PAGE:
Recombinant DNA reagentpENTR L1-5xUAS-hsp70l-R5This paperGateway entry clone, available from M. Hibi lab
Recombinant DNA reagentpENTR L5-SpiRh1-Flag-P2A-TagCFP-SV40pAS-L2This paperGateway entry clone, available from M. Hibi lab
Recombinant DNA reagentpENTR L5-SpiRh1[S186F] -Flag-P2A-TagCFP-SV40pAS -L2This paperGateway entry clone, available from M. Hibi lab
Recombinant DNA reagentpENTR L5-beeUVOP-Flag-P2A-TagCFP-SV40pAS-L2This paperGateway entry clone, available from M. Hibi lab
Recombinant DNA reagentpENTR L5-beeBlueOP-Flag-P2A-TagCFP-SV40pAS-L2This paperGateway entry clone, available from M. Hibi lab
Recombinant DNA reagentpENTR L5-PxRh3-Flag-P2A-TagCFP-SV40pAS-L2This paperGateway entry clone, available from M. Hibi lab
Recombinant DNA reagentpENTR L5-MosOpn3-Flag-P2A-TagCFP-SV40pAS-L2This paperGateway entry clone, available from M. Hibi lab
Recombinant DNA reagentpENTR L5-PufTMT-Flag-P2A-TagCFP-SV40pAS-L2This paperGateway entry clone, available from M. Hibi lab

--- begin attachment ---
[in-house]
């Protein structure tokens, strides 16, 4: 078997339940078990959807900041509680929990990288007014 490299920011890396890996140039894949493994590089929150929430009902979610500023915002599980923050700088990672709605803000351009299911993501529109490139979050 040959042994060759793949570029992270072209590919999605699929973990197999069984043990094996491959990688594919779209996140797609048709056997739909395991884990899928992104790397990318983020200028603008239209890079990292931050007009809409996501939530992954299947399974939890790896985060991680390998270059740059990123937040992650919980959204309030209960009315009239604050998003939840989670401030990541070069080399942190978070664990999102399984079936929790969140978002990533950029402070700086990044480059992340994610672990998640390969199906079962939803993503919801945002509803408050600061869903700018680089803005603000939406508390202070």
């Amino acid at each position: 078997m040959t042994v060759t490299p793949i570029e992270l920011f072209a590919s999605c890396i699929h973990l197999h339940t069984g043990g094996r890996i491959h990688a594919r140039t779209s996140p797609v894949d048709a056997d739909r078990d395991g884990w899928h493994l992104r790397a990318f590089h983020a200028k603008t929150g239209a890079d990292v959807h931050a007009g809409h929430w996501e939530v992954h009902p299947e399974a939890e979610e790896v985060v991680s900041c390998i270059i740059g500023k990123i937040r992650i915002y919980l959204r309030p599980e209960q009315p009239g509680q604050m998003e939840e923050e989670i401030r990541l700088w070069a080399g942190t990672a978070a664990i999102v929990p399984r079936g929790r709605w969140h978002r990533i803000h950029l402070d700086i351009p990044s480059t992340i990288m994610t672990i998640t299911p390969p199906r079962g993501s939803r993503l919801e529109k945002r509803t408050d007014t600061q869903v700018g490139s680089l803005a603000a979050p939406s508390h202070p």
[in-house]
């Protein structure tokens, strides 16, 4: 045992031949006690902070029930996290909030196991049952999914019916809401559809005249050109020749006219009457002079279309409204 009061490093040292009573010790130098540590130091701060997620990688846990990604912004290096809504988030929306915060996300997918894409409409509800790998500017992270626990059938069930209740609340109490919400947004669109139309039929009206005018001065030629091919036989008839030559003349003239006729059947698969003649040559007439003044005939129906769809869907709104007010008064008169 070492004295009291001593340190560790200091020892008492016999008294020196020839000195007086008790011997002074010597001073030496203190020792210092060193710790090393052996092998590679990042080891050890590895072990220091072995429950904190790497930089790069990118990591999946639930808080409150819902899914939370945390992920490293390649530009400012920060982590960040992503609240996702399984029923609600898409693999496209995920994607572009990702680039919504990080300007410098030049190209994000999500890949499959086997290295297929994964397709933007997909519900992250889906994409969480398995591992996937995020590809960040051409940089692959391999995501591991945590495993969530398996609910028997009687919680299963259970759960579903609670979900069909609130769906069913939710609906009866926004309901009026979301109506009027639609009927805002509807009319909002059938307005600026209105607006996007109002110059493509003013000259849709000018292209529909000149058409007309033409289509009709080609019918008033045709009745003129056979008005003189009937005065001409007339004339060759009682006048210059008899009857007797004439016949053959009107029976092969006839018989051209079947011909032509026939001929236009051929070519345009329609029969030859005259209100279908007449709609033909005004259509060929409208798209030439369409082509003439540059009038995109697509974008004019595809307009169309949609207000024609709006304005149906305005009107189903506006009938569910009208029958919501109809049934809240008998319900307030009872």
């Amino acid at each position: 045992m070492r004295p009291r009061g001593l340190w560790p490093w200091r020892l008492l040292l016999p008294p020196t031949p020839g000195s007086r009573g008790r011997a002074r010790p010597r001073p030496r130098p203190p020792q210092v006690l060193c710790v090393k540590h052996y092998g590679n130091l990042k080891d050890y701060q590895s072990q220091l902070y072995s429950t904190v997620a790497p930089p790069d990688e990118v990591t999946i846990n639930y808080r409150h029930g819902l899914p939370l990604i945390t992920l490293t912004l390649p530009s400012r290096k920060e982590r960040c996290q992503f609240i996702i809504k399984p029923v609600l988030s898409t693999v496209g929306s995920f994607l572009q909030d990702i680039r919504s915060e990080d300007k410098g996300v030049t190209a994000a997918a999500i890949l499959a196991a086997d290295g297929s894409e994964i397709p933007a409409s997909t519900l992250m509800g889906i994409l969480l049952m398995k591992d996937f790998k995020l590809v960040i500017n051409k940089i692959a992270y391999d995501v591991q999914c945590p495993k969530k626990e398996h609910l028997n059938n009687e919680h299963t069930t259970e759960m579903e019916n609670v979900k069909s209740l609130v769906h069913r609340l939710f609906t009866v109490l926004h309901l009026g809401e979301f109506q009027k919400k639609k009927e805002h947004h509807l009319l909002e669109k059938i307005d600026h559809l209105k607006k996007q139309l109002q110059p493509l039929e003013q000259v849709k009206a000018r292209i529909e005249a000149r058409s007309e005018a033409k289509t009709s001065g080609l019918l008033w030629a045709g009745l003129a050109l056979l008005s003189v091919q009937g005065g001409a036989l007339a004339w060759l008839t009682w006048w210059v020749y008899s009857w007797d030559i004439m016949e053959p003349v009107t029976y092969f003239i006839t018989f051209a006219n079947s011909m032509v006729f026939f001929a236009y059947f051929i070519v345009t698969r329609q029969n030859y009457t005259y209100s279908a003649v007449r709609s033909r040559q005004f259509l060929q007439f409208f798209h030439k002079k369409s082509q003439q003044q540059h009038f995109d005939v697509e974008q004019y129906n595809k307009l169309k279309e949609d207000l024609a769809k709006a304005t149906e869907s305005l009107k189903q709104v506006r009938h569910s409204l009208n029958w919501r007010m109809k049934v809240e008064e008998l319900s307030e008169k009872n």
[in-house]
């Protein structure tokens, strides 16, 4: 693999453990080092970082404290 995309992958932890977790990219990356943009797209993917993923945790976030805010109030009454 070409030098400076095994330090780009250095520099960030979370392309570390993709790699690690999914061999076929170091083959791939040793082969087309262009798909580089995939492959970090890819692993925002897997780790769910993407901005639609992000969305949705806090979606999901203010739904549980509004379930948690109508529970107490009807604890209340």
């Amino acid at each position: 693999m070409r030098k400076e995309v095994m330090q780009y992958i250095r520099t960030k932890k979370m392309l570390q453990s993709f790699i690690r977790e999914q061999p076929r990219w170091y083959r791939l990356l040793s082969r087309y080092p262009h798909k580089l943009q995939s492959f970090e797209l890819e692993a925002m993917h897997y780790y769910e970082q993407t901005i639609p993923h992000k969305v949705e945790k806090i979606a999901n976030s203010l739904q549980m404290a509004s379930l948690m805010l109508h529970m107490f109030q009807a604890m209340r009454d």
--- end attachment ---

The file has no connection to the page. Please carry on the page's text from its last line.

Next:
Recombinant DNA reagentpENTR L5-LamPP-Flag-P2A-TagCFP-SV40pAS-L2This paperGateway entry clone, available from M. Hibi lab
Recombinant DNA reagentpENTR L5-ZPP1-Flag-P2A-TagCFP-SV40pAS-L2This paperGateway entry clone, available from M. Hibi lab
Recombinant DNA reagentpENTR L5-ZPP2-Flag-P2A-TagCFP-SV40pAS-L2This paperGateway entry clone, available from M. Hibi lab
AntibodyMouse monoclonal anti-Flag antibodySigma-AldrichCat# F3165; RRID:AB_259529Dilution 1:500
AntibodyMouse monoclonal anti-Myc tag antibodySanta Cruz BiotechnologyCat# sc-40; RRID:AB_627268Dilution 1:500
AntibodyRat monoclonal anti-GFP antibodyNacalai Tesque, IncCat# 04404–84; RRID:AB_10013361Dilution 1:500
AntibodyRabbit polyclonal anti-DsRed antibodyTakara BioCat# 632496; RRID:AB_10013483Dilution 1:500
AntibodyGoat CF488A anti-mouse IgG antibodyBiotium IncCat# 20018; RRID:AB_10557263Dilution 1:500
AntibodyGoat CF488A anti-rat IgG antibodyBiotium, IncCat# 20023; RRID:AB_10557403Dilution 1:500
AntibodyGoat CF568 anti-rabbit IgG antibodyBiotium IncCat# 20103; RRID:AB_10558012Dilution 1:500
Chemical compound, drug
YM-254890Fujifilm Wako Pure Chemical Corp.257–00631